Juan Ponce Enrile (center), Gringo Honasan (far right) and others during the 1986 People Power Revolution.
A big irony in modern-day Philippine history happened on Feb. 25, 2017.
Filipinos observed the 31st year of the bloodless 1986 People Power Revolution in two large groups, in two different places.
The Duterte followers were told to go to the Luneta.
The pro-democracy group observed the day at the People Power Shrine in Mandaluyong City.
Never before in three decades of observing this glorious day was there such polarization among Filipinos.
It only happened under President Duterte’s watch.
Because in our view, this president, wittingly or unwittingly, could be toeing an agenda, either dictated or inspired by China, which Filipino constitutionalists and exponents of democracy have begun to notice.
Usually, there are four steps in this kind of political exercise, which, are apparently happening or may take place in the Philippines.
Step 1. Consolidation of the masses by organizing the people under a people’s party (“Samahang Pagbabago”).
It is being organized by the cabinet secretary in the Duterte government, a priest who used to be a member of the Communist Party of the Philippines.
History tells us this kind of organization uses false news and propaganda to win the people to its side.
Step 2. Consolidation of people at the top.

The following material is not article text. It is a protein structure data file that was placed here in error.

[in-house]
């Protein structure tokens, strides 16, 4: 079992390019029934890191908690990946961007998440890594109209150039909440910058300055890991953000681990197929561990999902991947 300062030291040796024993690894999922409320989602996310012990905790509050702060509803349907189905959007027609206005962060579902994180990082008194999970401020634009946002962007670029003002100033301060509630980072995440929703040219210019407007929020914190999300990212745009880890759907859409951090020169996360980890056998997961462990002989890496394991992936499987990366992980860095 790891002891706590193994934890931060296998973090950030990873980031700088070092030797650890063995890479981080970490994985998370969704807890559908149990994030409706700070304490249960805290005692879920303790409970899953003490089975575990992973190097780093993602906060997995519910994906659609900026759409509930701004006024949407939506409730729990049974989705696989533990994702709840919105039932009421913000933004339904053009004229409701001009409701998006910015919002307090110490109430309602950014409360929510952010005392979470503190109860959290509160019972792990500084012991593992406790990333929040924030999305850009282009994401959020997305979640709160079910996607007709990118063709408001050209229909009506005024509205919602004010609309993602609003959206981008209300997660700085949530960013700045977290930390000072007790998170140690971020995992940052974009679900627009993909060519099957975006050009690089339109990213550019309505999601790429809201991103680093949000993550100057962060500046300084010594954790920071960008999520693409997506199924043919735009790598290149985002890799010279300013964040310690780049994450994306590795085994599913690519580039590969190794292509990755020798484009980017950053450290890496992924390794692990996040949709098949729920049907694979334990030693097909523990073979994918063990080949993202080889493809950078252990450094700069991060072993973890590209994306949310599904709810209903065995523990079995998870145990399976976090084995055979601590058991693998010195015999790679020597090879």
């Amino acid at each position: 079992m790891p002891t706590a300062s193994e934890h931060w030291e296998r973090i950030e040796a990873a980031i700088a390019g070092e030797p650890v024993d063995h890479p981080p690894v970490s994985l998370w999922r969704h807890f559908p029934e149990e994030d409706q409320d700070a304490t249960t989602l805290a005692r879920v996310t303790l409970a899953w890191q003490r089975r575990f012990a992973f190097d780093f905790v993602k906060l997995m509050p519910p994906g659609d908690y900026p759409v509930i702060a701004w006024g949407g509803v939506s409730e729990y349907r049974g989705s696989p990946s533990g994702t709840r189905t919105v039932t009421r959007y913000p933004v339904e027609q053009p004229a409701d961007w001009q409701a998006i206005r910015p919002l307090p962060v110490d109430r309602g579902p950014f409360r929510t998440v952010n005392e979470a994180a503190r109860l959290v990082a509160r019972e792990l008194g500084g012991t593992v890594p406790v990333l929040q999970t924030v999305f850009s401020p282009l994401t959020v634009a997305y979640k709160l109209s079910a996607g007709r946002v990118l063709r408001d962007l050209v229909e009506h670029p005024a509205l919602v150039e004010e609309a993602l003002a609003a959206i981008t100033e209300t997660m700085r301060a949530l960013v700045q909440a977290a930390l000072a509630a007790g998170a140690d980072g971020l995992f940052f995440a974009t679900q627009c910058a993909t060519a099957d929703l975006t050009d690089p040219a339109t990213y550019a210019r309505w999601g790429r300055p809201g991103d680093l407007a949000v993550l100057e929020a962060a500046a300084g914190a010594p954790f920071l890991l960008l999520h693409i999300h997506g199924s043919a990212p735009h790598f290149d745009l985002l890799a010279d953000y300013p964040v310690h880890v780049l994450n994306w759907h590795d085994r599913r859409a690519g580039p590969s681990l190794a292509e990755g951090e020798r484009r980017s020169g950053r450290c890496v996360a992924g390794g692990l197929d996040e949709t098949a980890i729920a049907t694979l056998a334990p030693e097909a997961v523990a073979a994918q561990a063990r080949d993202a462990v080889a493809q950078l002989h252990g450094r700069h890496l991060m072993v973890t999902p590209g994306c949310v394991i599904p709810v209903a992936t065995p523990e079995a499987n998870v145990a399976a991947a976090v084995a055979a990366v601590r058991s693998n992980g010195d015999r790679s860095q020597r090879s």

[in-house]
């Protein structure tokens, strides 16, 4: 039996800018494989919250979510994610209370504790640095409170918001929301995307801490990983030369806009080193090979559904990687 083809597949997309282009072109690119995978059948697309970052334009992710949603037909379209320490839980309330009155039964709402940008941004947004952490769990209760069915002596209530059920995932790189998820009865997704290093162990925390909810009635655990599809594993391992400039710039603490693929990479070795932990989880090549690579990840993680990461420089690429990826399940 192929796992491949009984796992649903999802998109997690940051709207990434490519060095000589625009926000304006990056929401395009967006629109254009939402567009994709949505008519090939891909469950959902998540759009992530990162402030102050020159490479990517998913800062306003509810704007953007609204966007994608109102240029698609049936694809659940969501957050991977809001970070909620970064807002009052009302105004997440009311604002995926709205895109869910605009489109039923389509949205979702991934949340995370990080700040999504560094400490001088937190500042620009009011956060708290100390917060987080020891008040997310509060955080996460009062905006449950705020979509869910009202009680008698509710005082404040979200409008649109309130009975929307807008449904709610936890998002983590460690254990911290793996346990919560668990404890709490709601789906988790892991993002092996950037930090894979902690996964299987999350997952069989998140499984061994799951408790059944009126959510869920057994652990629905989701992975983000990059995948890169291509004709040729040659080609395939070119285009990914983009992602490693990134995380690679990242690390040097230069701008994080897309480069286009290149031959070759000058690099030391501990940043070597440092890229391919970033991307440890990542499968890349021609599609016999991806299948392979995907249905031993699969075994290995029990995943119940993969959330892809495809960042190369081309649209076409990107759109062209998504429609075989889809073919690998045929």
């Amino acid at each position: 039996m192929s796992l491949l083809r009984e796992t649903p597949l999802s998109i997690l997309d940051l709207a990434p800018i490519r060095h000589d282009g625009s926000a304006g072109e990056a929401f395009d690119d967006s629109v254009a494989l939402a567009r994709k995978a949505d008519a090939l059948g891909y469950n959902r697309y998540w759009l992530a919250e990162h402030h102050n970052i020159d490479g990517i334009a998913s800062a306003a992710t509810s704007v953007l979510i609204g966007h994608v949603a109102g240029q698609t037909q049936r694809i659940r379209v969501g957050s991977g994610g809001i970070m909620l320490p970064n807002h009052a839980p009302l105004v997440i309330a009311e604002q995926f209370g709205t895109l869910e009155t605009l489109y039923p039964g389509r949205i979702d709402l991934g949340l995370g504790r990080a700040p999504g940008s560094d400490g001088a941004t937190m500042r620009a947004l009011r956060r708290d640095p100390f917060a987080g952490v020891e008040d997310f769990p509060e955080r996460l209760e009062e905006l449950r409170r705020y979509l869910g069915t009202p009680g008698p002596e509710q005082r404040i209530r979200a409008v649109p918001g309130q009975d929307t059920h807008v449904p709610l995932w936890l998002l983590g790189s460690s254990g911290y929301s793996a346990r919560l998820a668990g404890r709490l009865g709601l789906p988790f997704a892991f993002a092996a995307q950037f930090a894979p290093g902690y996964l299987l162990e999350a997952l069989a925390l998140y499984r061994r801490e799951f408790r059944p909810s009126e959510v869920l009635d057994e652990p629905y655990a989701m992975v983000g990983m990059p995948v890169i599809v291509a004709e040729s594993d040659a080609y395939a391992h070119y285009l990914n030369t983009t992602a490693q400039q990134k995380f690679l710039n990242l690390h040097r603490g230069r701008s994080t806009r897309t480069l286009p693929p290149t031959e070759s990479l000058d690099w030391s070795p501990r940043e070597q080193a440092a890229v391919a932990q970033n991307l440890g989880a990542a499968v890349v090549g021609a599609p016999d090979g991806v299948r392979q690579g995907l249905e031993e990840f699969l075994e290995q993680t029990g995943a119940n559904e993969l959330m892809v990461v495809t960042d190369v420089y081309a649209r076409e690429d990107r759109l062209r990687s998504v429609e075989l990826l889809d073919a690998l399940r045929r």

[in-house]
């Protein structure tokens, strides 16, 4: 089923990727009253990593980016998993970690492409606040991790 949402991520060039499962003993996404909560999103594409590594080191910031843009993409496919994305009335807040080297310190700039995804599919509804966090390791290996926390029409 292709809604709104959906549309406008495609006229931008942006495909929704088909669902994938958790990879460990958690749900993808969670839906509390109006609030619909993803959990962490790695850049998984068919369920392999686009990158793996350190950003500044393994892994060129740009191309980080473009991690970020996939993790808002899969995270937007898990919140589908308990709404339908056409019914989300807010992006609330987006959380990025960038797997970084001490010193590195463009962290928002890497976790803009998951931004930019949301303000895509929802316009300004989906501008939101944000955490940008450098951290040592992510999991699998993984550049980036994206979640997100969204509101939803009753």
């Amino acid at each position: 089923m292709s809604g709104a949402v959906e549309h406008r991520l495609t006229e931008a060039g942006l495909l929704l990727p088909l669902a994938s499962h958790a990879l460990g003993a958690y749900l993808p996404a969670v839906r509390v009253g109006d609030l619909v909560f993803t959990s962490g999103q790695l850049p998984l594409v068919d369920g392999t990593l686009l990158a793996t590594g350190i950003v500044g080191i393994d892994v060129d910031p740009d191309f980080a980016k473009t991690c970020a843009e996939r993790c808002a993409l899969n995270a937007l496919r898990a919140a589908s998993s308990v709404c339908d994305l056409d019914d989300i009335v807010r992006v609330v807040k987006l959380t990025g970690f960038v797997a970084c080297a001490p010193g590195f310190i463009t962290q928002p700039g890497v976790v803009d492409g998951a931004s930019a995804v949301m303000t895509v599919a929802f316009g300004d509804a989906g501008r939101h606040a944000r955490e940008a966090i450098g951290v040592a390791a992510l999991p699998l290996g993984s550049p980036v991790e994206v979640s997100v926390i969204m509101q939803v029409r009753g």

(Elimination of critics and silencing dissent, including the Catholic Church. Examples, so far, are bitter criticisms against the Church and the priests; the arrest of Sen. Leila de Lima; and removal of opposition senators from chairmanship positions in Senate committees.)
Step 3. Absolute Power at the top (Martial Law).
Step 4. China quietly enters and controls the PH.
Actress Marian Rivera in a scene depicting the 1986 event.
One way is by granting huge loans at high interest rates like what they did to now crumbling Venezuela.
At this stage, the entire West Philippine Sea will be in their bag.
And the local economy, their hostage.
We hope we are wrong.
But, we see democracy darkening in the horizon of the native country.
On Feb. 25, 1986, when 2 million united Filipinos from all walks of life (citizens, military, religious groups, government personnel, business people) demonstrated along Epifanio de los Santos Avenue (EDSA) for three days, then dictator Ferdinand E. Marcos was forced to go to exile in Hawaii and gave up the presidency after 20 years of repressive authoritarian rule.
President Rodrigo Duterte has been in office only for eight months.
But, his expressed pro-China leanings, including his acquiescence on the Philippines winning claims in the West Philippine Sea, prompted author Alfred W. McCoy, recognized as “one of the world’s leading historians of Southeast Asia and an expert on Philippine political history,” to give an assessment with respect to the Philippine military organization.
Prof. McCoy said that since Filipino soldiers are professionals and are trained to adhere to human rights and respect for the rule of law; and to protect the people and the country and to ensure the integrity of national sovereignty and territory, President Duterte’s pro-China stance may compel the Philippine military to be against him.
The respected Spanish philosopher George Santayana said, “Those who cannot remember the past are condemned to repeat it.”
The crowd at the People Power Revolution.